Explore Collections Explore The Collections
You are here: CollectionsOnline  /  Drawing made for exhibition at the Royal Academy, April 1784


  • image Image 1 for SM 13/4/7 ex-framed P393
  • image Image 2 for SM 13/4/7 ex-framed P393
  • image Image 1 for SM 13/4/7 ex-framed P393
  • image Image 2 for SM 13/4/7 ex-framed P393

Reference number

SM 13/4/7 ex-framed P393


Drawing made for exhibition at the Royal Academy, April 1784


1 SECTION OF A BVILDING / PROPOSED AS A MVSEUM FOR THE / DILETTANTI SOCIETY (inscribed with sans serif lettering on a trompe l'oeil tablet with lugs fixed by two nails)


(feint pencil) bar scale of 1/16 in to 1 ft (plans), section to a larger scale


as above, Plan / of the / Ground Floor labelled (in small serif caps) Hereford Street, Keeper, Passage and three rooms labelled Library, two XX by XXX and the third LII feet by XX Feet; Plan / of the / Principal Story and Council Chamber / XIX by XVI, Anti, Museum (three times) LII feet by XX feet, (twice) XX by XXX

Signed and dated

  • (small sans serif caps) I Soane Archt and April MDCCLXXXIV

Medium and dimensions

Pen, sepia and buff washes, shaded and with quadruple ruled pen and wash border on laid paper with some newsprint backing, mostly removed (478 x 690)


Robert Baldwin (fl.1762-1804) ; ? George Dance (1741-1825)


J Whatman


The drawing is attributed to Robert Baldwin; the sculpture may have been drawn by Dance - he was better at figure drawing than either Baldwin or Soane. The use of sans serif lettering is first found in Soane's designs for a British Senate House, exhibited at the Royal Academy in 1779 and drawn and lettered by an ? Italian hand (q.v.).
Exhibited at the Royal Academy in the Spring of 1784, the drawing is in a fragile state through old water and other damage. It was engraved as plates 46-7 in Soane's Plans, elevations and sections of buildings (1788). Titled 'A Building proposed as a Musem for the Dilettanti Society', Soane explained that 'This design was to apply two unfinished houses in Hereford-Street, adjoining Camelford-House, to the accommodation of the Dilettanti Society; it was the intention of the noble owner, the Right Honorable Thomas Lord Camelford, to have presented them to the Society for the public advantage, but, on consideration, the members thought their finances unequal to such an establishment, the idea was therefore relinquished.' The engraved plans are for the ground floor with three library rooms connected by two doors and a 'Keepers Parlour' while the first floor has three museum compartments (of the same dimensions as the library) and a 'Council Chamber'. The 'interior view of part of the museum' is a section through the principal floor showing a screen composed of two fluted (Ionic in the drawing, Corinthian in the engraving) columns either side of a large alcove with an equestrian statue on a plinth behind which is the stair. On the walls, aedicules flanked by pedestals display sculpted figures and overhead are barrel vaulted ceilings.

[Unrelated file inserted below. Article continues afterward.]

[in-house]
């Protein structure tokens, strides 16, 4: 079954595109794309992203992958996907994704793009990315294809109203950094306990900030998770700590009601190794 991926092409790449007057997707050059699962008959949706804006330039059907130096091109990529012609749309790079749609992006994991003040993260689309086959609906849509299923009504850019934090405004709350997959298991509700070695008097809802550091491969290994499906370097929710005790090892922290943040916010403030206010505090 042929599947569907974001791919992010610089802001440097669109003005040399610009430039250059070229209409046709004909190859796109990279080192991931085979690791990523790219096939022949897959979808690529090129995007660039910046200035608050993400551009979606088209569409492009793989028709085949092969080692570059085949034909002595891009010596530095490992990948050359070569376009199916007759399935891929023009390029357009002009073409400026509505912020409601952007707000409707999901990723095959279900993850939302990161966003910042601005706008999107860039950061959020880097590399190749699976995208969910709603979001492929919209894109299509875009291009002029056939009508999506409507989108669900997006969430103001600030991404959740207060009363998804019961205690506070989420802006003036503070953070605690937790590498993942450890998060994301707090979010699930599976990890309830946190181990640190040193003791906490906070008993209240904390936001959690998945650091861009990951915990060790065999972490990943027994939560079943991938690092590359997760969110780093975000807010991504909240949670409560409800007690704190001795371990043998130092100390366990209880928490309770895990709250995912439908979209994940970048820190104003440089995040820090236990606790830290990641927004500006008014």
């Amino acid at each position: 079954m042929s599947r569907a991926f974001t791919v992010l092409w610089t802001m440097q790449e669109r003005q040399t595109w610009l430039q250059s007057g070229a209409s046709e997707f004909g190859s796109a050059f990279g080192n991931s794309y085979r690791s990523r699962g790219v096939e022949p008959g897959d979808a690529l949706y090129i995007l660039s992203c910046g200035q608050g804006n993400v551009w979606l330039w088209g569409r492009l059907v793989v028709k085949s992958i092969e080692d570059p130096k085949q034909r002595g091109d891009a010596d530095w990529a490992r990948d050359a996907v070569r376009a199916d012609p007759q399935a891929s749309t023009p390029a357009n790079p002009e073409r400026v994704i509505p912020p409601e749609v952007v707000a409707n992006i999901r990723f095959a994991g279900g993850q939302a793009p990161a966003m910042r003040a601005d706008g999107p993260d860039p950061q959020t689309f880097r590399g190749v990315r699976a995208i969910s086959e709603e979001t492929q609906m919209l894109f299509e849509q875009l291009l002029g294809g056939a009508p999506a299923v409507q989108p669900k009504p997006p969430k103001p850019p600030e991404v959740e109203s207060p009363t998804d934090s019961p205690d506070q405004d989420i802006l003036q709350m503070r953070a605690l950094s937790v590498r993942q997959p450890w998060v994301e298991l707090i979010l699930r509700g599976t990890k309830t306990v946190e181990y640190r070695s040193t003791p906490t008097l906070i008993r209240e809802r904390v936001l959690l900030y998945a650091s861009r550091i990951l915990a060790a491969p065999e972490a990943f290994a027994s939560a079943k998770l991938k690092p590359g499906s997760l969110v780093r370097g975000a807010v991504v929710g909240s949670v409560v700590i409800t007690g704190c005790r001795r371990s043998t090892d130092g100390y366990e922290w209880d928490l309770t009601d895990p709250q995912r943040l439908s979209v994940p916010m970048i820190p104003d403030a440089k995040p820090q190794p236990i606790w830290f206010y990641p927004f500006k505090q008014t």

P. du Prey, John Soane: the making of an architect, 1982, pp.11-12, 237-9, 243



Digitisation of the Drawings Collection has been made possible through the generosity of the Leon Levy Foundation

If you have any further information about this object, please contact us: drawings@soane.org.uk

Sir John Soane's collection includes some 30,000 architectural, design and topographical drawings which is a very important resource for scholars worldwide. His was the first architect’s collection to attempt to preserve the best in design for the architectural profession in the future, and it did so by assembling as exemplars surviving drawings by great Renaissance masters and by the leading architects in Britain in the 17th and 18th centuries and his near contemporaries such as Sir William Chambers, Robert Adam and George Dance the Younger. These drawings sit side by side with 9,000 drawings in Soane’s own hand or those of the pupils in his office, covering his early work as a student, his time in Italy and the drawings produced in the course of his architectural practice from 1780 until the 1830s.

Browse (via the vertical menu to the left) and search results for Drawings include a mixture of Concise catalogue records – drawn from an outline list of the collection – and fuller records where drawings have been catalogued in more detail (an ongoing process).